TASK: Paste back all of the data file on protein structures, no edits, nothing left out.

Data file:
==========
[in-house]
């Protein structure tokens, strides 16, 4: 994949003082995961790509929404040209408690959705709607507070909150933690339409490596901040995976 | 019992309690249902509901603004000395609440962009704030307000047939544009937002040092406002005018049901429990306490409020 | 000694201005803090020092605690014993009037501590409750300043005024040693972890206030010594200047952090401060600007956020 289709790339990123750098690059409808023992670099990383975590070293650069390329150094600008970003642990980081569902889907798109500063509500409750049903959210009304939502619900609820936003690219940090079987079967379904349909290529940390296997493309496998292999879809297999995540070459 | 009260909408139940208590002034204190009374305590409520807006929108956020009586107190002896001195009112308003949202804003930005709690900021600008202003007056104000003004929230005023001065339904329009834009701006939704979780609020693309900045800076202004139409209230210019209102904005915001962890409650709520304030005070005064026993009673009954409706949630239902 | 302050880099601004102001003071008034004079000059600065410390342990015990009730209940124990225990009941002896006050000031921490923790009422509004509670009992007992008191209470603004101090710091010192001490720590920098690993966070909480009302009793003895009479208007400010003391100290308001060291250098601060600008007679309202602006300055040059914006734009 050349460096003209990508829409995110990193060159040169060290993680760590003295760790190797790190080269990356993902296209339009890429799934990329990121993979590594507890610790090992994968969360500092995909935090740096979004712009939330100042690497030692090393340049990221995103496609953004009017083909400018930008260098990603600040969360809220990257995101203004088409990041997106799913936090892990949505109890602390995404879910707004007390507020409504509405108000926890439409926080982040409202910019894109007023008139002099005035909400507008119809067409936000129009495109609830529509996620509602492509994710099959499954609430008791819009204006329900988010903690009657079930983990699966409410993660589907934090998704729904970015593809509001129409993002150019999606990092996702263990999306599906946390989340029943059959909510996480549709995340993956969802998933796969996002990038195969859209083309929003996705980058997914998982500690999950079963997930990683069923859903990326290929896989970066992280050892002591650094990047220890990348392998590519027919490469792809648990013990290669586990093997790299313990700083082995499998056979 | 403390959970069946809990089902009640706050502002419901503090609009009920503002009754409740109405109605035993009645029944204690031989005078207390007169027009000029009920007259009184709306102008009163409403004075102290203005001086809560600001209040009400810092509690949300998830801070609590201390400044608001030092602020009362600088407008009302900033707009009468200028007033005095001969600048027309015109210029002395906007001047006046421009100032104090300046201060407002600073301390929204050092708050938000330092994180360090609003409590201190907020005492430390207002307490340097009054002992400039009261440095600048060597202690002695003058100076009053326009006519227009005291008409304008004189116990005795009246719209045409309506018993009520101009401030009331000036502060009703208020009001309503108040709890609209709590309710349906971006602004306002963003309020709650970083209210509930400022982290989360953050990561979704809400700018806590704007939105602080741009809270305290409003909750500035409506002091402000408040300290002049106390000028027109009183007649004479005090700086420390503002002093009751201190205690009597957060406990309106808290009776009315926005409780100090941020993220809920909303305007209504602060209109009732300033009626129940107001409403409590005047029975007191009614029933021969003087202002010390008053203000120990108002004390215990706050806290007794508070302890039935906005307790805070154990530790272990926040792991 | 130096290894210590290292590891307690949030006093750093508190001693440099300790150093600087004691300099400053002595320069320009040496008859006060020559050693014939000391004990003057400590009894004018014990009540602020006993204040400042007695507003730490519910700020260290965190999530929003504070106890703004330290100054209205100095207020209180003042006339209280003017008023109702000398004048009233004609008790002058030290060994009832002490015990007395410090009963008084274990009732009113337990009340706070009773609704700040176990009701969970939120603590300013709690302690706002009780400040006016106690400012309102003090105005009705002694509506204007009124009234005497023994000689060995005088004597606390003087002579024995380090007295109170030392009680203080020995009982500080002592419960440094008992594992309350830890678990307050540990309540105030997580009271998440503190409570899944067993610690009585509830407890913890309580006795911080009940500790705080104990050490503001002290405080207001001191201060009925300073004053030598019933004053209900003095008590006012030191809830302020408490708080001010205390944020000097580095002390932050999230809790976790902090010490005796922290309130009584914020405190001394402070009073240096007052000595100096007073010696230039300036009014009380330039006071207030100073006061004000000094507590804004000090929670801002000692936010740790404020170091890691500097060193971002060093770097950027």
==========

[in-house]
């Protein structure tokens, strides 16, 4: 994949003082995961790509929404040209408690959705709607507070909150933690339409490596901040995976 | 019992309690249902509901603004000395609440962009704030307000047939544009937002040092406002005018049901429990306490409020 | 000694201005803090020092605690014993009037501590409750300043005024040693972890206030010594200047952090401060600007956020 289709790339990123750098690059409808023992670099990383975590070293650069390329150094600008970003642990980081569902889907798109500063509500409750049903959210009304939502619900609820936003690219940090079987079967379904349909290529940390296997493309496998292999879809297999995540070459 | 009260909408139940208590002034204190009374305590409520807006929108956020009586107190002896001195009112308003949202804003930005709690900021600008202003007056104000003004929230005023001065339904329009834009701006939704979780609020693309900045800076202004139409209230210019209102904005915001962890409650709520304030005070005064026993009673009954409706949630239902 | 302050880099601004102001003071008034004079000059600065410390342990015990009730209940124990225990009941002896006050000031921490923790009422509004509670009992007992008191209470603004101090710091010192001490720590920098690993966070909480009302009793003895009479208007400010003391100290308001060291250098601060600008007679309202602006300055040059914006734009 050349460096003209990508829409995110990193060159040169060290993680760590003295760790190797790190080269990356993902296209339009890429799934990329990121993979590594507890610790090992994968969360500092995909935090740096979004712009939330100042690497030692090393340049990221995103496609953004009017083909400018930008260098990603600040969360809220990257995101203004088409990041997106799913936090892990949505109890602390995404879910707004007390507020409504509405108000926890439409926080982040409202910019894109007023008139002099005035909400507008119809067409936000129009495109609830529509996620509602492509994710099959499954609430008791819009204006329900988010903690009657079930983990699966409410993660589907934090998704729904970015593809509001129409993002150019999606990092996702263990999306599906946390989340029943059959909510996480549709995340993956969802998933796969996002990038195969859209083309929003996705980058997914998982500690999950079963997930990683069923859903990326290929896989970066992280050892002591650094990047220890990348392998590519027919490469792809648990013990290669586990093997790299313990700083082995499998056979 | 403390959970069946809990089902009640706050502002419901503090609009009920503002009754409740109405109605035993009645029944204690031989005078207390007169027009000029009920007259009184709306102008009163409403004075102290203005001086809560600001209040009400810092509690949300998830801070609590201390400044608001030092602020009362600088407008009302900033707009009468200028007033005095001969600048027309015109210029002395906007001047006046421009100032104090300046201060407002600073301390929204050092708050938000330092994180360090609003409590201190907020005492430390207002307490340097009054002992400039009261440095600048060597202690002695003058100076009053326009006519227009005291008409304008004189116990005795009246719209045409309506018993009520101009401030009331000036502060009703208020009001309503108040709890609209709590309710349906971006602004306002963003309020709650970083209210509930400022982290989360953050990561979704809400700018806590704007939105602080741009809270305290409003909750500035409506002091402000408040300290002049106390000028027109009183007649004479005090700086420390503002002093009751201190205690009597957060406990309106808290009776009315926005409780100090941020993220809920909303305007209504602060209109009732300033009626129940107001409403409590005047029975007191009614029933021969003087202002010390008053203000120990108002004390215990706050806290007794508070302890039935906005307790805070154990530790272990926040792991 | 130096290894210590290292590891307690949030006093750093508190001693440099300790150093600087004691300099400053002595320069320009040496008859006060020559050693014939000391004990003057400590009894004018014990009540602020006993204040400042007695507003730490519910700020260290965190999530929003504070106890703004330290100054209205100095207020209180003042006339209280003017008023109702000398004048009233004609008790002058030290060994009832002490015990007395410090009963008084274990009732009113337990009340706070009773609704700040176990009701969970939120603590300013709690302690706002009780400040006016106690400012309102003090105005009705002694509506204007009124009234005497023994000689060995005088004597606390003087002579024995380090007295109170030392009680203080020995009982500080002592419960440094008992594992309350830890678990307050540990309540105030997580009271998440503190409570899944067993610690009585509830407890913890309580006795911080009940500790705080104990050490503001002290405080207001001191201060009925300073004053030598019933004053209900003095008590006012030191809830302020408490708080001010205390944020000097580095002390932050999230809790976790902090010490005796922290309130009584914020405190001394402070009073240096007052000595100096007073010696230039300036009014009380330039006071207030100073006061004000000094507590804004000090929670801002000692936010740790404020170091890691500097060193971002060093770097950027």